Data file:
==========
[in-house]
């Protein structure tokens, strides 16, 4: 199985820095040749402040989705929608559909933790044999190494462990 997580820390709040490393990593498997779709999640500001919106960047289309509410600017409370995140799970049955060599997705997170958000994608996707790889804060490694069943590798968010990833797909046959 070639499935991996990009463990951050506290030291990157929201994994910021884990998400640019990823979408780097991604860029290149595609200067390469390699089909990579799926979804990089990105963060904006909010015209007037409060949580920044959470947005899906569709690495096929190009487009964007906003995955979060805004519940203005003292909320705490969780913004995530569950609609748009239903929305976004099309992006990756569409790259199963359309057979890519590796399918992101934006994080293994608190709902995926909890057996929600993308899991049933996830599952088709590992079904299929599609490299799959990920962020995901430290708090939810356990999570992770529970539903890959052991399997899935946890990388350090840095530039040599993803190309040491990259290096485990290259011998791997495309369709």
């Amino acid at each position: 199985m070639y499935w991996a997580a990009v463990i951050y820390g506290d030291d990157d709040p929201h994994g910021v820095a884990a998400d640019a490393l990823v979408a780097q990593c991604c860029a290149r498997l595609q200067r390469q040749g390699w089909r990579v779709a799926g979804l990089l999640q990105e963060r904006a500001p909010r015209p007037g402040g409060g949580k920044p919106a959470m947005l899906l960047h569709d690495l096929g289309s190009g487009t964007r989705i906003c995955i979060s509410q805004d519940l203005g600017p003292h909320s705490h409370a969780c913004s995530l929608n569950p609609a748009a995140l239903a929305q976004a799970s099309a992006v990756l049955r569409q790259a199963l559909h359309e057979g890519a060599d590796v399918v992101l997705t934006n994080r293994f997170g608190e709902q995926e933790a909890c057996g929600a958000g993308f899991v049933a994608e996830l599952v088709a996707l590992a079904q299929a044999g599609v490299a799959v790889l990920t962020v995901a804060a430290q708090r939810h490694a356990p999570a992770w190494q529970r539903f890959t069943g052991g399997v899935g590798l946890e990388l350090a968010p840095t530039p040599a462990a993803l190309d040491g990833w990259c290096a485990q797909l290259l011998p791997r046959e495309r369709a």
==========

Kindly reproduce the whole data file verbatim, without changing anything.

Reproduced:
[in-house]
């Protein structure tokens, strides 16, 4: 199985820095040749402040989705929608559909933790044999190494462990 997580820390709040490393990593498997779709999640500001919106960047289309509410600017409370995140799970049955060599997705997170958000994608996707790889804060490694069943590798968010990833797909046959 070639499935991996990009463990951050506290030291990157929201994994910021884990998400640019990823979408780097991604860029290149595609200067390469390699089909990579799926979804990089990105963060904006909010015209007037409060949580920044959470947005899906569709690495096929190009487009964007906003995955979060805004519940203005003292909320705490969780913004995530569950609609748009239903929305976004099309992006990756569409790259199963359309057979890519590796399918992101934006994080293994608190709902995926909890057996929600993308899991049933996830599952088709590992079904299929599609490299799959990920962020995901430290708090939810356990999570992770529970539903890959052991399997899935946890990388350090840095530039040599993803190309040491990259290096485990290259011998791997495309369709």
């Amino acid at each position: 199985m070639y499935w991996a997580a990009v463990i951050y820390g506290d030291d990157d709040p929201h994994g910021v820095a884990a998400d640019a490393l990823v979408a780097q990593c991604c860029a290149r498997l595609q200067r390469q040749g390699w089909r990579v779709a799926g979804l990089l999640q990105e963060r904006a500001p909010r015209p007037g402040g409060g949580k920044p919106a959470m947005l899906l960047h569709d690495l096929g289309s190009g487009t964007r989705i906003c995955i979060s509410q805004d519940l203005g600017p003292h909320s705490h409370a969780c913004s995530l929608n569950p609609a748009a995140l239903a929305q976004a799970s099309a992006v990756l049955r569409q790259a199963l559909h359309e057979g890519a060599d590796v399918v992101l997705t934006n994080r293994f997170g608190e709902q995926e933790a909890c057996g929600a958000g993308f899991v049933a994608e996830l599952v088709a996707l590992a079904q299929a044999g599609v490299a799959v790889l990920t962020v995901a804060a430290q708090r939810h490694a356990p999570a992770w190494q529970r539903f890959t069943g052991g399997v899935g590798l946890e990388l350090a968010p840095t530039p040599a462990a993803l190309d040491g990833w990259c290096a485990q797909l290259l011998p791997r046959e495309r369709a």